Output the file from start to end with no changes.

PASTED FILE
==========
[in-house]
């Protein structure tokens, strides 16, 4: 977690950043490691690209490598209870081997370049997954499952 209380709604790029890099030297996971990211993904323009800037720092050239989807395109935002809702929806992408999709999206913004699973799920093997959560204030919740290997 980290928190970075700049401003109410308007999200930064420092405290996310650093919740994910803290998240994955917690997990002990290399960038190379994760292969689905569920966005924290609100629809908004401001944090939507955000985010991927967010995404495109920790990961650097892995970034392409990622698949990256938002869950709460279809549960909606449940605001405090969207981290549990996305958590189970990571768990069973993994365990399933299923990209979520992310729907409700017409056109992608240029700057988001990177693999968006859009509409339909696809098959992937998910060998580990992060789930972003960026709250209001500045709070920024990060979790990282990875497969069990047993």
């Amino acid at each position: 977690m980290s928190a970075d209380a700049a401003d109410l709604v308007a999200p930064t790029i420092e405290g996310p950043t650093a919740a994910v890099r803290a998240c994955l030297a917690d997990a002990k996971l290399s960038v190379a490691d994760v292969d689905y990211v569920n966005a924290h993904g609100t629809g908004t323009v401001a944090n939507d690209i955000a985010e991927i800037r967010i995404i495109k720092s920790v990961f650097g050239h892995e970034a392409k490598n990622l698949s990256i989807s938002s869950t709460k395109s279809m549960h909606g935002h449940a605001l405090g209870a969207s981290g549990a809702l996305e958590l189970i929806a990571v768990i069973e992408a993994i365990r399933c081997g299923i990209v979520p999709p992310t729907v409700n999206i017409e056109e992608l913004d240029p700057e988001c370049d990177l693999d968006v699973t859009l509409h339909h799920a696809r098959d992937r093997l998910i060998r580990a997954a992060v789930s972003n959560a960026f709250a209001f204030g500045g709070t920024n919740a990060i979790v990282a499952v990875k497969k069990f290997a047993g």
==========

[in-house]
């Protein structure tokens, strides 16, 4: 977690950043490691690209490598209870081997370049997954499952 209380709604790029890099030297996971990211993904323009800037720092050239989807395109935002809702929806992408999709999206913004699973799920093997959560204030919740290997 980290928190970075700049401003109410308007999200930064420092405290996310650093919740994910803290998240994955917690997990002990290399960038190379994760292969689905569920966005924290609100629809908004401001944090939507955000985010991927967010995404495109920790990961650097892995970034392409990622698949990256938002869950709460279809549960909606449940605001405090969207981290549990996305958590189970990571768990069973993994365990399933299923990209979520992310729907409700017409056109992608240029700057988001990177693999968006859009509409339909696809098959992937998910060998580990992060789930972003960026709250209001500045709070920024990060979790990282990875497969069990047993």
């Amino acid at each position: 977690m980290s928190a970075d209380a700049a401003d109410l709604v308007a999200p930064t790029i420092e405290g996310p950043t650093a919740a994910v890099r803290a998240c994955l030297a917690d997990a002990k996971l290399s960038v190379a490691d994760v292969d689905y990211v569920n966005a924290h993904g609100t629809g908004t323009v401001a944090n939507d690209i955000a985010e991927i800037r967010i995404i495109k720092s920790v990961f650097g050239h892995e970034a392409k490598n990622l698949s990256i989807s938002s869950t709460k395109s279809m549960h909606g935002h449940a605001l405090g209870a969207s981290g549990a809702l996305e958590l189970i929806a990571v768990i069973e992408a993994i365990r399933c081997g299923i990209v979520p999709p992310t729907v409700n999206i017409e056109e992608l913004d240029p700057e988001c370049d990177l693999d968006v699973t859009l509409h339909h799920a696809r098959d992937r093997l998910i060998r580990a997954a992060v789930s972003n959560a960026f709250a209001f204030g500045g709070t920024n919740a990060i979790v990282a499952v990875k497969k069990f290997a047993g």